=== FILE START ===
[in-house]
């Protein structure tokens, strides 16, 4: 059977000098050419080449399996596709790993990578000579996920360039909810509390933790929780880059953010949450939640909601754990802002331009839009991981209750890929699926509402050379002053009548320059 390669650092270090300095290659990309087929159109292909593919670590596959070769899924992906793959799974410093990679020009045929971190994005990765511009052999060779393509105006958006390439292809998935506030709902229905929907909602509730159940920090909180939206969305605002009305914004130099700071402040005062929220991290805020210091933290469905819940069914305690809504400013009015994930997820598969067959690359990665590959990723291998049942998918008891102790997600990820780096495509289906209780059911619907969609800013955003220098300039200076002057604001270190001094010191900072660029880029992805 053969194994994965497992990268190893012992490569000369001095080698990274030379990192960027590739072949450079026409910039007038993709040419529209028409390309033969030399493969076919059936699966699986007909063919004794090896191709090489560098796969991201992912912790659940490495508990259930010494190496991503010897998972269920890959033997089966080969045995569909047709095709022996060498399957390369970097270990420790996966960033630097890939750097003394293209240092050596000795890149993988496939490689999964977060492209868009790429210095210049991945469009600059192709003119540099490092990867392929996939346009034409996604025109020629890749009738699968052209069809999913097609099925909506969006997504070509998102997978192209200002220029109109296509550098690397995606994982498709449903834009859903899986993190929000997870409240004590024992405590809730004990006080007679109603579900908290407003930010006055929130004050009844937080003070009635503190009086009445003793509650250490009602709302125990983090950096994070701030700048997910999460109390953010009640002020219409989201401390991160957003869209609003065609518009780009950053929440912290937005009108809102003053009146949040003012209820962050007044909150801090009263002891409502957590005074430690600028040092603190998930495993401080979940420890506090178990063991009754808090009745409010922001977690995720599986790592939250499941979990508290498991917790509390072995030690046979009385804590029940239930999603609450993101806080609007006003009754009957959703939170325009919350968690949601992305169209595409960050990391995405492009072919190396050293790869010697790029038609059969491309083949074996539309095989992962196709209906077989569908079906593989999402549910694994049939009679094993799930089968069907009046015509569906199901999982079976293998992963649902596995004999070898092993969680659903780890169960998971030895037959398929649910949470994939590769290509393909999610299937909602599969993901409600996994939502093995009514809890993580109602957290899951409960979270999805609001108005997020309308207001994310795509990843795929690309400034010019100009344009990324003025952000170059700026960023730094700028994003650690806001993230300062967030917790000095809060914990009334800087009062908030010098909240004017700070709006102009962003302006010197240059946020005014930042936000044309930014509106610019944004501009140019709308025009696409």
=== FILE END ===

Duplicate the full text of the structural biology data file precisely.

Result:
[in-house]
């Protein structure tokens, strides 16, 4: 059977000098050419080449399996596709790993990578000579996920360039909810509390933790929780880059953010949450939640909601754990802002331009839009991981209750890929699926509402050379002053009548320059 390669650092270090300095290659990309087929159109292909593919670590596959070769899924992906793959799974410093990679020009045929971190994005990765511009052999060779393509105006958006390439292809998935506030709902229905929907909602509730159940920090909180939206969305605002009305914004130099700071402040005062929220991290805020210091933290469905819940069914305690809504400013009015994930997820598969067959690359990665590959990723291998049942998918008891102790997600990820780096495509289906209780059911619907969609800013955003220098300039200076002057604001270190001094010191900072660029880029992805 053969194994994965497992990268190893012992490569000369001095080698990274030379990192960027590739072949450079026409910039007038993709040419529209028409390309033969030399493969076919059936699966699986007909063919004794090896191709090489560098796969991201992912912790659940490495508990259930010494190496991503010897998972269920890959033997089966080969045995569909047709095709022996060498399957390369970097270990420790996966960033630097890939750097003394293209240092050596000795890149993988496939490689999964977060492209868009790429210095210049991945469009600059192709003119540099490092990867392929996939346009034409996604025109020629890749009738699968052209069809999913097609099925909506969006997504070509998102997978192209200002220029109109296509550098690397995606994982498709449903834009859903899986993190929000997870409240004590024992405590809730004990006080007679109603579900908290407003930010006055929130004050009844937080003070009635503190009086009445003793509650250490009602709302125990983090950096994070701030700048997910999460109390953010009640002020219409989201401390991160957003869209609003065609518009780009950053929440912290937005009108809102003053009146949040003012209820962050007044909150801090009263002891409502957590005074430690600028040092603190998930495993401080979940420890506090178990063991009754808090009745409010922001977690995720599986790592939250499941979990508290498991917790509390072995030690046979009385804590029940239930999603609450993101806080609007006003009754009957959703939170325009919350968690949601992305169209595409960050990391995405492009072919190396050293790869010697790029038609059969491309083949074996539309095989992962196709209906077989569908079906593989999402549910694994049939009679094993799930089968069907009046015509569906199901999982079976293998992963649902596995004999070898092993969680659903780890169960998971030895037959398929649910949470994939590769290509393909999610299937909602599969993901409600996994939502093995009514809890993580109602957290899951409960979270999805609001108005997020309308207001994310795509990843795929690309400034010019100009344009990324003025952000170059700026960023730094700028994003650690806001993230300062967030917790000095809060914990009334800087009062908030010098909240004017700070709006102009962003302006010197240059946020005014930042936000044309930014509106610019944004501009140019709308025009696409």